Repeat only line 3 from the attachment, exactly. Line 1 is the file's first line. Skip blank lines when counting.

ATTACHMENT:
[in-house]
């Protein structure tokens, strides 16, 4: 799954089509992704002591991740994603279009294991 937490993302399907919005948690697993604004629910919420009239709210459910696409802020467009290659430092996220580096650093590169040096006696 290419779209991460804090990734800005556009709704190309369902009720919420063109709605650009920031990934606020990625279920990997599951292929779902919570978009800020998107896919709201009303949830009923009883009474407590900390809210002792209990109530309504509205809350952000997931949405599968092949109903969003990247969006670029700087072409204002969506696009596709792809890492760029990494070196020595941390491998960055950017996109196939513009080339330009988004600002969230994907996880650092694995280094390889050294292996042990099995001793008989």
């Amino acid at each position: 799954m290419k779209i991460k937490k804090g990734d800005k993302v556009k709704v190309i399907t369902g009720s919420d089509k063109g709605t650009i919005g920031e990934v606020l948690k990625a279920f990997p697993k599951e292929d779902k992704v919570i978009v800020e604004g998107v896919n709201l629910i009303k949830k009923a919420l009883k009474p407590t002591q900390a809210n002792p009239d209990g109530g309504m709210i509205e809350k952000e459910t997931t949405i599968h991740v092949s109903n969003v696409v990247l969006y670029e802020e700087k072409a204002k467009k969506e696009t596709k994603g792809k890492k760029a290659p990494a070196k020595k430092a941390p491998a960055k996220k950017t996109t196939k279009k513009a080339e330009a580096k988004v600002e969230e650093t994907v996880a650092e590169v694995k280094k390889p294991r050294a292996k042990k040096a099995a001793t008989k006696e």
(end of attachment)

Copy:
């Amino acid at each position: 799954m290419k779209i991460k937490k804090g990734d800005k993302v556009k709704v190309i399907t369902g009720s919420d089509k063109g709605t650009i919005g920031e990934v606020l948690k990625a279920f990997p697993k599951e292929d779902k992704v919570i978009v800020e604004g998107v896919n709201l629910i009303k949830k009923a919420l009883k009474p407590t002591q900390a809210n002792p009239d209990g109530g309504m709210i509205e809350k952000e459910t997931t949405i599968h991740v092949s109903n969003v696409v990247l969006y670029e802020e700087k072409a204002k467009k969506e696009t596709k994603g792809k890492k760029a290659p990494a070196k020595k430092a941390p491998a960055k996220k950017t996109t196939k279009k513009a080339e330009a580096k988004v600002e969230e650093t994907v996880a650092e590169v694995k280094k390889p294991r050294a292996k042990k040096a099995a001793t008989k006696e």